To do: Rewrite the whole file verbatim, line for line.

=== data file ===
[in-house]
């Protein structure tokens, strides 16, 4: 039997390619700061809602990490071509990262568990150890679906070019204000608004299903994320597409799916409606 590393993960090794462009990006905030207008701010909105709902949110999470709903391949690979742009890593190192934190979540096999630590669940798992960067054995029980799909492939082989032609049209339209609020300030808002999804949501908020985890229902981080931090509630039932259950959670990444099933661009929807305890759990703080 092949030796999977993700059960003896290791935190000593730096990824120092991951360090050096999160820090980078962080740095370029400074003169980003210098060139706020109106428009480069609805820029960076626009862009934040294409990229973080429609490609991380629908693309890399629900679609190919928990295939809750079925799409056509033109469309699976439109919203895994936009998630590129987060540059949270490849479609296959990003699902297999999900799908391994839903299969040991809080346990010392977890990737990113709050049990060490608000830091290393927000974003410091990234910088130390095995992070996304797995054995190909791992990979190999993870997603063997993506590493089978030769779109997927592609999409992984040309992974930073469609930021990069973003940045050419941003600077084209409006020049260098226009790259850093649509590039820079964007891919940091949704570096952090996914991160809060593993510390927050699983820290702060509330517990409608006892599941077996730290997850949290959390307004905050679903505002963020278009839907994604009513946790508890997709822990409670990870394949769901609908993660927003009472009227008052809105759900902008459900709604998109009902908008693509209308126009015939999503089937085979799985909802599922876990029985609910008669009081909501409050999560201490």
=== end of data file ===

[in-house]
């Protein structure tokens, strides 16, 4: 039997390619700061809602990490071509990262568990150890679906070019204000608004299903994320597409799916409606 590393993960090794462009990006905030207008701010909105709902949110999470709903391949690979742009890593190192934190979540096999630590669940798992960067054995029980799909492939082989032609049209339209609020300030808002999804949501908020985890229902981080931090509630039932259950959670990444099933661009929807305890759990703080 092949030796999977993700059960003896290791935190000593730096990824120092991951360090050096999160820090980078962080740095370029400074003169980003210098060139706020109106428009480069609805820029960076626009862009934040294409990229973080429609490609991380629908693309890399629900679609190919928990295939809750079925799409056509033109469309699976439109919203895994936009998630590129987060540059949270490849479609296959990003699902297999999900799908391994839903299969040991809080346990010392977890990737990113709050049990060490608000830091290393927000974003410091990234910088130390095995992070996304797995054995190909791992990979190999993870997603063997993506590493089978030769779109997927592609999409992984040309992974930073469609930021990069973003940045050419941003600077084209409006020049260098226009790259850093649509590039820079964007891919940091949704570096952090996914991160809060593993510390927050699983820290702060509330517990409608006892599941077996730290997850949290959390307004905050679903505002963020278009839907994604009513946790508890997709822990409670990870394949769901609908993660927003009472009227008052809105759900902008459900709604998109009902908008693509209308126009015939999503089937085979799985909802599922876990029985609910008669009081909501409050999560201490």